It has been my feeling that in the past few years Burton Greene's (b. 1937, Chicago, IL) creative focus has been at the top of its game and that has, to a great degree, motivated me to help him produce and document his work. It is what directly led me to discussing with him—soon after our last session in August 2005—the idea of giving an extended forum to his talents. We decided to do three consecutive recording sessions (solo, trio, and quintet) to try to capture a fuller picture of the state of Burton's art as of the Summer of 2005.
The next hurdles were arriving at the personnel and working out the logistics. Burton is more or less transcontinental so working out rehearsal and recording time in coordination with both of our schedules and the schedules of the other artists took some doing. Burton's first choice of rhythm was the Schullers: Ed (b. 1955, NYC, NY) and George (b. 1958, NYC, NY), a team at times who collectively between themhave over 50 years of experience and documentation (predominately on the East Coast) in the creative improvising music scene.
Burton, who had spent many months composing and arranging this music, was insistent on filling out the quintet sides with musicians who would be able to handle the charts aswell as play. That is a given for Paul Smoker (b. 1941, Muncie, IN). Paul is a master musician and unquestionably one of the very best and exacting Jazz trumpeters in the world. Having worked with him numerous times in the past, I'm not sure Paul can even help being so excitingly inventive. In addition to this, Paul had recorded a duo session with Ed Schuller in 2001 (Cadence Jazz Records).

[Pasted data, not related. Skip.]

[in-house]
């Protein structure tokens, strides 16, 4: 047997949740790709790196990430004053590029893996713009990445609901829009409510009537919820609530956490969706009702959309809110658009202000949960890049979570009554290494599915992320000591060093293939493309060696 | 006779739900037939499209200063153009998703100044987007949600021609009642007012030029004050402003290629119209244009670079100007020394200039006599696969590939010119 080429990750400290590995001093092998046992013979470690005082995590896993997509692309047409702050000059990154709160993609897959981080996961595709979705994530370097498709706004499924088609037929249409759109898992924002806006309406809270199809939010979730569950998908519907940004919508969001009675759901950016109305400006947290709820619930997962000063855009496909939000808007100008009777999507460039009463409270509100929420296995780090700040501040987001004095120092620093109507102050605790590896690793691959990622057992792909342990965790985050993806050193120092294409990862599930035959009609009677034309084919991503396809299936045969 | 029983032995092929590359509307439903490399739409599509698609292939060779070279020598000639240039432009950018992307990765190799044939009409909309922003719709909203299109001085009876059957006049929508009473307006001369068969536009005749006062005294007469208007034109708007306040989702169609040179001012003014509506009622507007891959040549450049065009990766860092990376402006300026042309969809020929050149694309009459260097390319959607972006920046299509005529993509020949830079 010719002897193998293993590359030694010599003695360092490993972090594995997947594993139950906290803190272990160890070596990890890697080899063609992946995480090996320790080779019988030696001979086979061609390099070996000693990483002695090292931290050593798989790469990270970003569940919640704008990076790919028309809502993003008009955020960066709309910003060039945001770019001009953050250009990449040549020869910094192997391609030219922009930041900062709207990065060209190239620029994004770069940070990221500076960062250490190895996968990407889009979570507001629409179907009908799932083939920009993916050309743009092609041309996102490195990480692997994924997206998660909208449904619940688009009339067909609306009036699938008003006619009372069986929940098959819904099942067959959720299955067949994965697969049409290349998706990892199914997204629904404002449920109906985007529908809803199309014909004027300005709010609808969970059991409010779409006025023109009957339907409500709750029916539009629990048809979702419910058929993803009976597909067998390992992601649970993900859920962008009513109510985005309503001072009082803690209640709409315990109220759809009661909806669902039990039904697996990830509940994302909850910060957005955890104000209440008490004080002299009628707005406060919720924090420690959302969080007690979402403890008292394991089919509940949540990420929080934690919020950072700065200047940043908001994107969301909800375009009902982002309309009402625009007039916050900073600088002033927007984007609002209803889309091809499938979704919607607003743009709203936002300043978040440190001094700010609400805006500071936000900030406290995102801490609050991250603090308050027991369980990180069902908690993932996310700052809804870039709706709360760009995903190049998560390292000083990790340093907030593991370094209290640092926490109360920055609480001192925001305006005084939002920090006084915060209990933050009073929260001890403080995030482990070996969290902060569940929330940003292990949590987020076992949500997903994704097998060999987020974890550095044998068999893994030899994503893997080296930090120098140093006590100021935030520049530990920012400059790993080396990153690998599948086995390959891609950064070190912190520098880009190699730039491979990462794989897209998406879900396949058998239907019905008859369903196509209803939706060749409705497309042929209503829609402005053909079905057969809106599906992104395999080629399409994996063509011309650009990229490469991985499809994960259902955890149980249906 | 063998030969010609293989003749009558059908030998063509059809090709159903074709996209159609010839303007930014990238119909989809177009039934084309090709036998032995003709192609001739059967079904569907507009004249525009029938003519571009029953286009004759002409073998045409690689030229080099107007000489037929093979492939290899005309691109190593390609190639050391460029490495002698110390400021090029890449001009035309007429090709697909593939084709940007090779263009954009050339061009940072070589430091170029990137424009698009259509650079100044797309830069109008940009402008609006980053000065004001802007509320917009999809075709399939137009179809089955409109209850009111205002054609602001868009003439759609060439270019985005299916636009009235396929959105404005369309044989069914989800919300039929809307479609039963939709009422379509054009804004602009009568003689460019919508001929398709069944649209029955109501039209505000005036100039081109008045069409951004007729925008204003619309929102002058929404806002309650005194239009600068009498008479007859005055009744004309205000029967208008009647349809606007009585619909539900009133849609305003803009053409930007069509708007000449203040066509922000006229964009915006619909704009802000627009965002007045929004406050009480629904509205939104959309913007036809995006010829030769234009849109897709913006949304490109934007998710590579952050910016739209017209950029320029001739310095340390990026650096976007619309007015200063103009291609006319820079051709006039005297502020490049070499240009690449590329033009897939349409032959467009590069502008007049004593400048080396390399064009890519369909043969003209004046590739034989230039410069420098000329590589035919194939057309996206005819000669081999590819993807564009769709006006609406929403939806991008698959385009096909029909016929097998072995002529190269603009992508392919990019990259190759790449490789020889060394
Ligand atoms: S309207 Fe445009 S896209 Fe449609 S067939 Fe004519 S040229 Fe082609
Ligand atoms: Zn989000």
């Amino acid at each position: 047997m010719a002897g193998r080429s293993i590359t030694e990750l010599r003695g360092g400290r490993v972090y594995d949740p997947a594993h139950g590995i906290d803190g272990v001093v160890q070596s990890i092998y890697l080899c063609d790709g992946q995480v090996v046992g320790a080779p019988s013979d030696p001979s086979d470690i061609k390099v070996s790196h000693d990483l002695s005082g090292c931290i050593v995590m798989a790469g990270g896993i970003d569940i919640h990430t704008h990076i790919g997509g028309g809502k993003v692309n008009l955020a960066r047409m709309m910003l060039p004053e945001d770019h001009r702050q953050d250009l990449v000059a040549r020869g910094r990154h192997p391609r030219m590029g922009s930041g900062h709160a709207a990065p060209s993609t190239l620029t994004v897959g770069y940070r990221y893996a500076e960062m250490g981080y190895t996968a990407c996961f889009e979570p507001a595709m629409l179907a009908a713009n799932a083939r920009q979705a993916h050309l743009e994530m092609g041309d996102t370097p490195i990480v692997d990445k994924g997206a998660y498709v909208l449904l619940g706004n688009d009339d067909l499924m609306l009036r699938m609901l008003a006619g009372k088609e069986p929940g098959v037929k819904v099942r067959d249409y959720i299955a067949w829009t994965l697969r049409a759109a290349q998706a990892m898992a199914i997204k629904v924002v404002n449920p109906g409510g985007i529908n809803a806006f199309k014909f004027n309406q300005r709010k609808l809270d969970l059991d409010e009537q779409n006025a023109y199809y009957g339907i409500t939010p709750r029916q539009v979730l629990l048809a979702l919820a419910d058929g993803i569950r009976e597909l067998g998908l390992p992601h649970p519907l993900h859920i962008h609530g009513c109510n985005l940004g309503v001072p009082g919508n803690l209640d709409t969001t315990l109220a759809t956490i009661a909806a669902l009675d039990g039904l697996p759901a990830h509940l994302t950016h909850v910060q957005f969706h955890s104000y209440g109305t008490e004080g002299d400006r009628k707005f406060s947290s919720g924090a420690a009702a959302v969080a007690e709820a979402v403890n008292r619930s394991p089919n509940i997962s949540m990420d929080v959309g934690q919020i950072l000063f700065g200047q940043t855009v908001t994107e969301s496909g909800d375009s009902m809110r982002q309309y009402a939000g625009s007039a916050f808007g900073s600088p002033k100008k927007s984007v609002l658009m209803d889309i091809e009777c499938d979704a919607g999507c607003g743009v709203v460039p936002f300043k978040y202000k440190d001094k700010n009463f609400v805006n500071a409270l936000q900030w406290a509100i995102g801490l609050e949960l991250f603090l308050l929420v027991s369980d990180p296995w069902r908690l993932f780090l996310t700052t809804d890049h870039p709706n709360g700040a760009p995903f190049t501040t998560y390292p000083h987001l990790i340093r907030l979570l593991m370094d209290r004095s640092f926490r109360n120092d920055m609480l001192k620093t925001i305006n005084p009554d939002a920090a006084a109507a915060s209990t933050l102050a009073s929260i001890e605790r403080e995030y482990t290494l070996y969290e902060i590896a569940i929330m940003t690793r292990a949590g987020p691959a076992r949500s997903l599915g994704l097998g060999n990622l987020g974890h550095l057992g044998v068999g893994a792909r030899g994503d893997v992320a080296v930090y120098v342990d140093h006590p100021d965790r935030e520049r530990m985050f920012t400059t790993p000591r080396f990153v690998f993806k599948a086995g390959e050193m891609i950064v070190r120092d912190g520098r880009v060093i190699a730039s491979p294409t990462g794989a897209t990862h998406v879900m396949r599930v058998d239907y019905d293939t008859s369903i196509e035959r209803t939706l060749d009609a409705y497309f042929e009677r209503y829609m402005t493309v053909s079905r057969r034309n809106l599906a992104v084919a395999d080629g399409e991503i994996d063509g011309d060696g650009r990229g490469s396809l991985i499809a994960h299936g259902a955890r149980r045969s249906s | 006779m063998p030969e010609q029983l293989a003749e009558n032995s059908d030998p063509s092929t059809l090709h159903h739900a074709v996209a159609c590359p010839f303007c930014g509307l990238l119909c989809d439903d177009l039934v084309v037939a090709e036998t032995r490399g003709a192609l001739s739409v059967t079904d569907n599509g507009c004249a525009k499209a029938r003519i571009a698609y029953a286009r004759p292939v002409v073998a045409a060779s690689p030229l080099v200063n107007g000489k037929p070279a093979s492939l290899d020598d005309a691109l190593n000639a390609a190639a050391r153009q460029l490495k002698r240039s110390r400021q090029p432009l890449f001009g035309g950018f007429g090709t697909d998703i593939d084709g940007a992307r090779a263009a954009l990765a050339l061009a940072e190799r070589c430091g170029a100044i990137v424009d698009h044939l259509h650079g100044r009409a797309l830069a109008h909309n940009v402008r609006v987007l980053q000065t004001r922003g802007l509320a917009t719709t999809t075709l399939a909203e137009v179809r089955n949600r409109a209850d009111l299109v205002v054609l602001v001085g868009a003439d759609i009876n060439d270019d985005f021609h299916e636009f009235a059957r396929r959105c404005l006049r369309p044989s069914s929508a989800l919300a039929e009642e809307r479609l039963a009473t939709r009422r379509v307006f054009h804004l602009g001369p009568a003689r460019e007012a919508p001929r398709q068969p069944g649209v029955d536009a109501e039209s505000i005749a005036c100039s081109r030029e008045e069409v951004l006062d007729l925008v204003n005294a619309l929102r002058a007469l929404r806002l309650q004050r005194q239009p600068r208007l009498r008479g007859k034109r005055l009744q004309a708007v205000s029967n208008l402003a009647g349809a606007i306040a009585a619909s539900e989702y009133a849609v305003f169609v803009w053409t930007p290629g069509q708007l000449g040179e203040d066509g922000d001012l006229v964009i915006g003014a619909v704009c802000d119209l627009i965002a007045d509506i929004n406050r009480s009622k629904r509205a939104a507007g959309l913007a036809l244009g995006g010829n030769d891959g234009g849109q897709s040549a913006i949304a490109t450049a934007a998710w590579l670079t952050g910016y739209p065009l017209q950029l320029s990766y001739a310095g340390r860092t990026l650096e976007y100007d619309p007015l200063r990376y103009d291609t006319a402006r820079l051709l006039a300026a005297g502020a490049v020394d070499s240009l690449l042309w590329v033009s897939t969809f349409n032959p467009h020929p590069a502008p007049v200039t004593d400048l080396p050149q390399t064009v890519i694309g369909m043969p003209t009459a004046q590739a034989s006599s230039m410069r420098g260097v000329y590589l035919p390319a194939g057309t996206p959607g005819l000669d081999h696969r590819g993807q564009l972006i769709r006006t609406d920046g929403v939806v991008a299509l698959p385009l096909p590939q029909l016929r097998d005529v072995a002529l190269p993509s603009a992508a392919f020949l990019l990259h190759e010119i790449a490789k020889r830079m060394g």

The sax position was the last to be filled and, upon the recommendation of Ed Schuller, went to Russ Nolan (b. 1968, Gurnee, IL), a player familiar to me only from his recording, Two Colors (Rhinoceruss Records). Ed had been impressed by him when, on short notice, Russ subbed in a band and not only was able to handle the charts on a cold read but also soloed with authority. My own inquiries yielded reports that rehearsals and sets with the quintet went well, suggesting that Ed's confidence hadbeen well founded.
The sound check for a quintet in an empty hall is always a bit of work, but for me the familiar sounds of Burton's piano and harmonics were both refreshing and most welcome. While I was anxious to get recording, I did have the benefit of listening to some nice music.
The quintet opened with Triple Gemini, a wonderful composition by Jill McManus that had served as the vehicle for the sound checks. The brief freeform piano intro was a last-minute addition and came about from Burton's piano noodlings that, after a group concensus, all felt would make an effective intro tothe composition. Triple Gemini proved to be a wonderful way to open the recording session, evoking a good feeling with classically formed solos and lots of Burton's footprint: familiar, identifiable, and distinctly original. If this serves as an introduction to the musical talents of the quintet,the follow-up of Afro Balkan Blues reinforces that standard. Afro Balkan opened with a finely focused bass intro built around the music's DNA. Paul came in as expected (read: outstanding) followed by Russ who confirmed a large assertive sound reasonably reflective of the kid himself. Russ, who held his own in conversation with the old folks the night before, now showed he could walk it like he talks it. Then there's George's rhythm (proving there's little chance for anyone to lose-the-beat), throwing off a nice solo—after Burton's thing—to boot. This pattern of inspired passion and professionalism was sustained throughout most of the day, from blowouts to ballads.
A long time in the making, rehearsal, and performance. Even so, this date unfolded with new surprises—as living music should. Lots of good music in which to lose one's self and to find satisfaction.
Robert D.Rusch - Aug. 16, 2005
Burton Greene can also be heard on CIMPs 182, 251, 316.
Paul Smoker can also be heard on CIMPs 105, 129, 173, 178, 186, 207, 211, 219, 226, 227, 233, 236, 249, 253, 262, 263, 300.